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CNN report: Lebanon golf club may lie atop mass grave

Jay Busbee
Devil Ball Golf

Lebanon has one golf course, The Golf Club of Lebanon, located in the poor Beirut district of Dahiyeh. With its manicured fairways, well-maintained pools and high-end facilities, it's a stark contrast to the bombed-out and poverty-ridden buildings around it. And, as CNN.com notes, the club may hold a darker secret:

CNN's James Montague has researched the recent history of the course and come up with some disturbing allegations about what -- or who -- may be buried underneath its greens.

The course was destroyed by Israeli tanks in 1982, but later rebuilt. Construction took as long as three years, as crews had to work around mines and bombs.

However, several journalists have alleged that the golf course may also be a mass grave, serving as a burial ground for dozens, perhaps hundreds of Palestinians slaughtered by Christian militias after the 1982 invasion. The massacre claimed anywhere from 700 to 2,000 Palestinians, depending on the agency doing the counting, and CNN reported at the time that 800 bodies had been accounted for.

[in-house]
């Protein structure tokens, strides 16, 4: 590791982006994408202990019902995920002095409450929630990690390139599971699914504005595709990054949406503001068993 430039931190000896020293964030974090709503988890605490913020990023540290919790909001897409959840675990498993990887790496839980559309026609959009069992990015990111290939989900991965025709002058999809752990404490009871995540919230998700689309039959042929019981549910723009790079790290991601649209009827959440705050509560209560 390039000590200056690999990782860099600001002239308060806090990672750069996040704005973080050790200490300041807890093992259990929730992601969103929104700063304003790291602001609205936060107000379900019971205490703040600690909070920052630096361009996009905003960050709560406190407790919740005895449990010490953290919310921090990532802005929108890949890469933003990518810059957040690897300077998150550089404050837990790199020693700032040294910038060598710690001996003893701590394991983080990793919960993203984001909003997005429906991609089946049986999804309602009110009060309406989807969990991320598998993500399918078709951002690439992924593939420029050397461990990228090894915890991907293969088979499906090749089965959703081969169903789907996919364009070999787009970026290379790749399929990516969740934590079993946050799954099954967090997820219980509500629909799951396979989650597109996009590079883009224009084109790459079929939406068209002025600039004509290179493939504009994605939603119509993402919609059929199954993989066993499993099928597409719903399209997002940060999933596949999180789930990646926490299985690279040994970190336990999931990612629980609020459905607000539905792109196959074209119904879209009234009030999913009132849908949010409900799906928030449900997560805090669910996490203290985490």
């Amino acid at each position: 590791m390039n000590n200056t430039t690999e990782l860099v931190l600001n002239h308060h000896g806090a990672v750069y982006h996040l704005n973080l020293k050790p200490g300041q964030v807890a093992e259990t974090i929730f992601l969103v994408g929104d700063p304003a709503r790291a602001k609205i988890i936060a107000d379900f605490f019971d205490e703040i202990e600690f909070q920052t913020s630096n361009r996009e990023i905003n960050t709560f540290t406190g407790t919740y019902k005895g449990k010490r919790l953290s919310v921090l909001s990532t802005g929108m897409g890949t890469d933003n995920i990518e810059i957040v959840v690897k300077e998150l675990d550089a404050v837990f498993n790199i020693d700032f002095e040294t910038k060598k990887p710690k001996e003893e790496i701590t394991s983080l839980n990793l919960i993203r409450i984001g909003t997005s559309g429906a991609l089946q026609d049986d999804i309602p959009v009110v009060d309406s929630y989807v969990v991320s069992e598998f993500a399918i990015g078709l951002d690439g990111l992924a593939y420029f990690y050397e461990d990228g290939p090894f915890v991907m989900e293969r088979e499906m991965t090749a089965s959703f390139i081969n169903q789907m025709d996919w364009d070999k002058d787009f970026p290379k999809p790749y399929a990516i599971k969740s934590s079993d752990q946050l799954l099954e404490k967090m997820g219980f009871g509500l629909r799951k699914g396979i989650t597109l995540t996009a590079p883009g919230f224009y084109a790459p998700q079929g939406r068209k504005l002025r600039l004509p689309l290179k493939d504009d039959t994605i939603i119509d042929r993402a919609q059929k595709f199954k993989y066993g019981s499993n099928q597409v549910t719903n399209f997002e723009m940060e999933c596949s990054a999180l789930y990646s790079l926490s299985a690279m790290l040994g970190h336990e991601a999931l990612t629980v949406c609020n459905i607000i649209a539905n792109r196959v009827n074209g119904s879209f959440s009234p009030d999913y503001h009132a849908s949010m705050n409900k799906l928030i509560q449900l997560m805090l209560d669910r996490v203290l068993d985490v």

Robert Fisk, author of "Pity the Nation," a book about Lebanon's civil war, claimed in a newspaper article for The Independent that as many as 1,000 Palestinian civilians may have been buried under the golf course. "No one will dig them up," Fisk wrote. "Golfers play without reflecting upon what lies beneath the verdant 18th hole."

However, others contend that the course may have bodies beneath its surface, but not at a massacre level. "This particular spot, among other spots, were famous for the killings inside big pits," Dr. Bayan Nuwayhed al Hout told CNN, but added that "there is no one big mass grave."

Club officials contend that the burial spots lie outside the club's walls and have no connection to the club itself. "What happened by the club is an area that is really a cemetery, which we don't see," said Lebanon Golf Club president Jihad Husseini.

While the golf club, ringed by tall walls, projects an image of elitism, club officials say they are trying to reach out to the public via relatively inexpensive greens fees ($40) and free lessons.

Golf, obviously, is of little importance in an area as torn by war as Lebanon. But its symbolic value could mean far more to the country -- as long as it's not symbolizing the continued concealment of ugly secrets.

The graves and the greens of the Lebanon Golf Club [CNN.com]

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